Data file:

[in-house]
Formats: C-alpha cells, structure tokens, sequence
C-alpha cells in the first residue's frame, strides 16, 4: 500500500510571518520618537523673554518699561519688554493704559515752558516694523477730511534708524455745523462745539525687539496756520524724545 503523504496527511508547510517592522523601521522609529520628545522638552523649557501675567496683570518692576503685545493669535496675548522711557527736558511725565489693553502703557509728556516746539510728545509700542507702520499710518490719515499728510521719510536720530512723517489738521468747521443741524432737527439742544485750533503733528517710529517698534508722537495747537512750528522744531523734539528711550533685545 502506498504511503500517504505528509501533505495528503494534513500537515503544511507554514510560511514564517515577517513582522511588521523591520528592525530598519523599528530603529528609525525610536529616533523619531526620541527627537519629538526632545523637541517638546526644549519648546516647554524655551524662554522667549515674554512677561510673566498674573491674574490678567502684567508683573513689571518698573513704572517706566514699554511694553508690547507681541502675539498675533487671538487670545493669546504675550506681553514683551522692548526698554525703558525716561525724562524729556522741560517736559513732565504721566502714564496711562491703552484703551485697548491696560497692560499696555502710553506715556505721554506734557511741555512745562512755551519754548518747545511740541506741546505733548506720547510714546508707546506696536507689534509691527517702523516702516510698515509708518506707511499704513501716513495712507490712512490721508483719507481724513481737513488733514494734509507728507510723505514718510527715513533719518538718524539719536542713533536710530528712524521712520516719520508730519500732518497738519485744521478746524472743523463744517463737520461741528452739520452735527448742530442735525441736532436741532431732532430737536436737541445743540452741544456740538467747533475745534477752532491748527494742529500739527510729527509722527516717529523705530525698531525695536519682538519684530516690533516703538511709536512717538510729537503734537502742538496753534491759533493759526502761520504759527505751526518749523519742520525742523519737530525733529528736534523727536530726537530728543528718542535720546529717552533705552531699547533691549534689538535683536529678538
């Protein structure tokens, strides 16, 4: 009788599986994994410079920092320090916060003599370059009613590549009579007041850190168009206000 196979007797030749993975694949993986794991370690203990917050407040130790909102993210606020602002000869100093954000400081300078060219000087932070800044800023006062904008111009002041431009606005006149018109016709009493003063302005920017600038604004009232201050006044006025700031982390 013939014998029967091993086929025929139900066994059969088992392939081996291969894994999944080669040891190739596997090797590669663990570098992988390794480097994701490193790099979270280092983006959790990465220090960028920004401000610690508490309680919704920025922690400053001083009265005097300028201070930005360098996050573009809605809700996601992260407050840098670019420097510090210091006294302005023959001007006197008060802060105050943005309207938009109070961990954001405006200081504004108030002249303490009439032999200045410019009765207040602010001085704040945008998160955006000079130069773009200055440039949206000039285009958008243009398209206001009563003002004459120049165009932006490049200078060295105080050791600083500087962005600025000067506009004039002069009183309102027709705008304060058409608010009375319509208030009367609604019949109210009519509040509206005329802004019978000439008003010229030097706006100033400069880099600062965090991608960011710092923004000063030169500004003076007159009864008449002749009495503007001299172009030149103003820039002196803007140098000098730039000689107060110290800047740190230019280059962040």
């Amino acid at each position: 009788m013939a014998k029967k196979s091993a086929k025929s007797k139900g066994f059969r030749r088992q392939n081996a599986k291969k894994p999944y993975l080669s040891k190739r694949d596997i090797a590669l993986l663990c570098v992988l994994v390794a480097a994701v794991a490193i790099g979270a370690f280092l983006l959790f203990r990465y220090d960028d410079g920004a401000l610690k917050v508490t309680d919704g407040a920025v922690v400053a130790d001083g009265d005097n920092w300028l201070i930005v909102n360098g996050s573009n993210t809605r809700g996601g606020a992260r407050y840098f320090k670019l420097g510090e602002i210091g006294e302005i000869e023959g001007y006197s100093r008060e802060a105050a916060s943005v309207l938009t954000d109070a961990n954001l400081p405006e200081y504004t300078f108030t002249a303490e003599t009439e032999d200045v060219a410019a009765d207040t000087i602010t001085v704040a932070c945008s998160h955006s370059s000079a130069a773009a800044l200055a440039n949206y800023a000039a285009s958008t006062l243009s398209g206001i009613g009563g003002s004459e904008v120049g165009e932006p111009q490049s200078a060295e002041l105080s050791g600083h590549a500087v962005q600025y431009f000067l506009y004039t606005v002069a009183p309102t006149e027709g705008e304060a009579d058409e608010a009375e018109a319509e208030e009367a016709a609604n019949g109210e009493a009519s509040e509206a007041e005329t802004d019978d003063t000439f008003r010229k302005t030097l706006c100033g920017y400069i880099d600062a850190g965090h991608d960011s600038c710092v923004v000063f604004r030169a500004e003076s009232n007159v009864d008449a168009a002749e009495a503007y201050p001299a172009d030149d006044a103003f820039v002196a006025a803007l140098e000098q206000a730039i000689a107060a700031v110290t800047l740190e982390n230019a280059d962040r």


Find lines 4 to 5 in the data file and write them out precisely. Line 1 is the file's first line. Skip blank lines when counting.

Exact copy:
């Protein structure tokens, strides 16, 4: 009788599986994994410079920092320090916060003599370059009613590549009579007041850190168009206000 196979007797030749993975694949993986794991370690203990917050407040130790909102993210606020602002000869100093954000400081300078060219000087932070800044800023006062904008111009002041431009606005006149018109016709009493003063302005920017600038604004009232201050006044006025700031982390 013939014998029967091993086929025929139900066994059969088992392939081996291969894994999944080669040891190739596997090797590669663990570098992988390794480097994701490193790099979270280092983006959790990465220090960028920004401000610690508490309680919704920025922690400053001083009265005097300028201070930005360098996050573009809605809700996601992260407050840098670019420097510090210091006294302005023959001007006197008060802060105050943005309207938009109070961990954001405006200081504004108030002249303490009439032999200045410019009765207040602010001085704040945008998160955006000079130069773009200055440039949206000039285009958008243009398209206001009563003002004459120049165009932006490049200078060295105080050791600083500087962005600025000067506009004039002069009183309102027709705008304060058409608010009375319509208030009367609604019949109210009519509040509206005329802004019978000439008003010229030097706006100033400069880099600062965090991608960011710092923004000063030169500004003076007159009864008449002749009495503007001299172009030149103003820039002196803007140098000098730039000689107060110290800047740190230019280059962040």
């Amino acid at each position: 009788m013939a014998k029967k196979s091993a086929k025929s007797k139900g066994f059969r030749r088992q392939n081996a599986k291969k894994p999944y993975l080669s040891k190739r694949d596997i090797a590669l993986l663990c570098v992988l994994v390794a480097a994701v794991a490193i790099g979270a370690f280092l983006l959790f203990r990465y220090d960028d410079g920004a401000l610690k917050v508490t309680d919704g407040a920025v922690v400053a130790d001083g009265d005097n920092w300028l201070i930005v909102n360098g996050s573009n993210t809605r809700g996601g606020a992260r407050y840098f320090k670019l420097g510090e602002i210091g006294e302005i000869e023959g001007y006197s100093r008060e802060a105050a916060s943005v309207l938009t954000d109070a961990n954001l400081p405006e200081y504004t300078f108030t002249a303490e003599t009439e032999d200045v060219a410019a009765d207040t000087i602010t001085v704040a932070c945008s998160h955006s370059s000079a130069a773009a800044l200055a440039n949206y800023a000039a285009s958008t006062l243009s398209g206001i009613g009563g003002s004459e904008v120049g165009e932006p111009q490049s200078a060295e002041l105080s050791g600083h590549a500087v962005q600025y431009f000067l506009y004039t606005v002069a009183p309102t006149e027709g705008e304060a009579d058409e608010a009375e018109a319509e208030e009367a016709a609604n019949g109210e009493a009519s509040e509206a007041e005329t802004d019978d003063t000439f008003r010229k302005t030097l706006c100033g920017y400069i880099d600062a850190g965090h991608d960011s600038c710092v923004v000063f604004r030169a500004e003076s009232n007159v009864d008449a168009a002749e009495a503007y201050p001299a172009d030149d006044a103003f820039v002196a006025a803007l140098e000098q206000a730039i000689a107060a700031v110290t800047l740190e982390n230019a280059d962040r």